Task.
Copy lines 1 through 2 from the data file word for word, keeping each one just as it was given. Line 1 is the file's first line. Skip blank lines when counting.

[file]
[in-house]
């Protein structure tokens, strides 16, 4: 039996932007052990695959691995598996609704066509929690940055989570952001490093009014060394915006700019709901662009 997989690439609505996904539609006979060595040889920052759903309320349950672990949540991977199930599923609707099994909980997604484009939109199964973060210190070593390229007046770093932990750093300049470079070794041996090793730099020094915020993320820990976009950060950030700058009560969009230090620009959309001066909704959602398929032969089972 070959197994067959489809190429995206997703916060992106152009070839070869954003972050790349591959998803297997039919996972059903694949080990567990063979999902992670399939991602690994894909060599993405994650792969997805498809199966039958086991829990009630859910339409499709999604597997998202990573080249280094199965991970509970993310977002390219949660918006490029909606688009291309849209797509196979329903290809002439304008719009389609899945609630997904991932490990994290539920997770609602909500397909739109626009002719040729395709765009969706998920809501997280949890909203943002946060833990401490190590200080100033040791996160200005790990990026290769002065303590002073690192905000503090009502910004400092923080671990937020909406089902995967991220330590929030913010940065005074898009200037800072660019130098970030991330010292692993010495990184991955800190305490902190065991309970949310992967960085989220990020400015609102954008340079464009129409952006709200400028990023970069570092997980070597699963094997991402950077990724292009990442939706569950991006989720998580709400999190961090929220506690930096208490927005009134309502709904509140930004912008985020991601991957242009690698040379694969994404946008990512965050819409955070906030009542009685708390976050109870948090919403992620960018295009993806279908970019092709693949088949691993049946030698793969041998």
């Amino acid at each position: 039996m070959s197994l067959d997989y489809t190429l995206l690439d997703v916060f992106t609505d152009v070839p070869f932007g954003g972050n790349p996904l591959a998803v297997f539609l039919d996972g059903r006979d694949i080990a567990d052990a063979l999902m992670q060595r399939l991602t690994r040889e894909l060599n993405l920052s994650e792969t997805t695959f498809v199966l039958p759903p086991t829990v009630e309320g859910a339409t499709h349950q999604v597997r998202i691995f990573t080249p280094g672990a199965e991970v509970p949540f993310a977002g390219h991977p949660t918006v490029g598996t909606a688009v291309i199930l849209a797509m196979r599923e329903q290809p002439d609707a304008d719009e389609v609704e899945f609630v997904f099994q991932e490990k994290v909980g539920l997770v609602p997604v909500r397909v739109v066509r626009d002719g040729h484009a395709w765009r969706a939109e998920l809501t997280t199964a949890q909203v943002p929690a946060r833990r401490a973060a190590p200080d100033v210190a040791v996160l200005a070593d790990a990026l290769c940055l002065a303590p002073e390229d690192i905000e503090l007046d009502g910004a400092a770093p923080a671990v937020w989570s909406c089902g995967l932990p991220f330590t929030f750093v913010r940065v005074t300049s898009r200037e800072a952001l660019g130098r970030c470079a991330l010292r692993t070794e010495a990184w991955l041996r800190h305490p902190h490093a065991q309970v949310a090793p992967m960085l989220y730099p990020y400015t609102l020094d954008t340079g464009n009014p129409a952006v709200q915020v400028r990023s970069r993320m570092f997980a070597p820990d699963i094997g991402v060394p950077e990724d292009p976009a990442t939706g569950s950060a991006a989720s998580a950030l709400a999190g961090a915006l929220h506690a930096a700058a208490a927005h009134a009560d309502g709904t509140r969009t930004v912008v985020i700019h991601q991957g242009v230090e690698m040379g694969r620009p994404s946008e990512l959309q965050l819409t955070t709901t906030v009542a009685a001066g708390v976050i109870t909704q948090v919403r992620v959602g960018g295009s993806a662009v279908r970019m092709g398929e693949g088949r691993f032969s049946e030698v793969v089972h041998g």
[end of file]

[in-house]
């Protein structure tokens, strides 16, 4: 039996932007052990695959691995598996609704066509929690940055989570952001490093009014060394915006700019709901662009 997989690439609505996904539609006979060595040889920052759903309320349950672990949540991977199930599923609707099994909980997604484009939109199964973060210190070593390229007046770093932990750093300049470079070794041996090793730099020094915020993320820990976009950060950030700058009560969009230090620009959309001066909704959602398929032969089972 070959197994067959489809190429995206997703916060992106152009070839070869954003972050790349591959998803297997039919996972059903694949080990567990063979999902992670399939991602690994894909060599993405994650792969997805498809199966039958086991829990009630859910339409499709999604597997998202990573080249280094199965991970509970993310977002390219949660918006490029909606688009291309849209797509196979329903290809002439304008719009389609899945609630997904991932490990994290539920997770609602909500397909739109626009002719040729395709765009969706998920809501997280949890909203943002946060833990401490190590200080100033040791996160200005790990990026290769002065303590002073690192905000503090009502910004400092923080671990937020909406089902995967991220330590929030913010940065005074898009200037800072660019130098970030991330010292692993010495990184991955800190305490902190065991309970949310992967960085989220990020400015609102954008340079464009129409952006709200400028990023970069570092997980070597699963094997991402950077990724292009990442939706569950991006989720998580709400999190961090929220506690930096208490927005009134309502709904509140930004912008985020991601991957242009690698040379694969994404946008990512965050819409955070906030009542009685708390976050109870948090919403992620960018295009993806279908970019092709693949088949691993049946030698793969041998």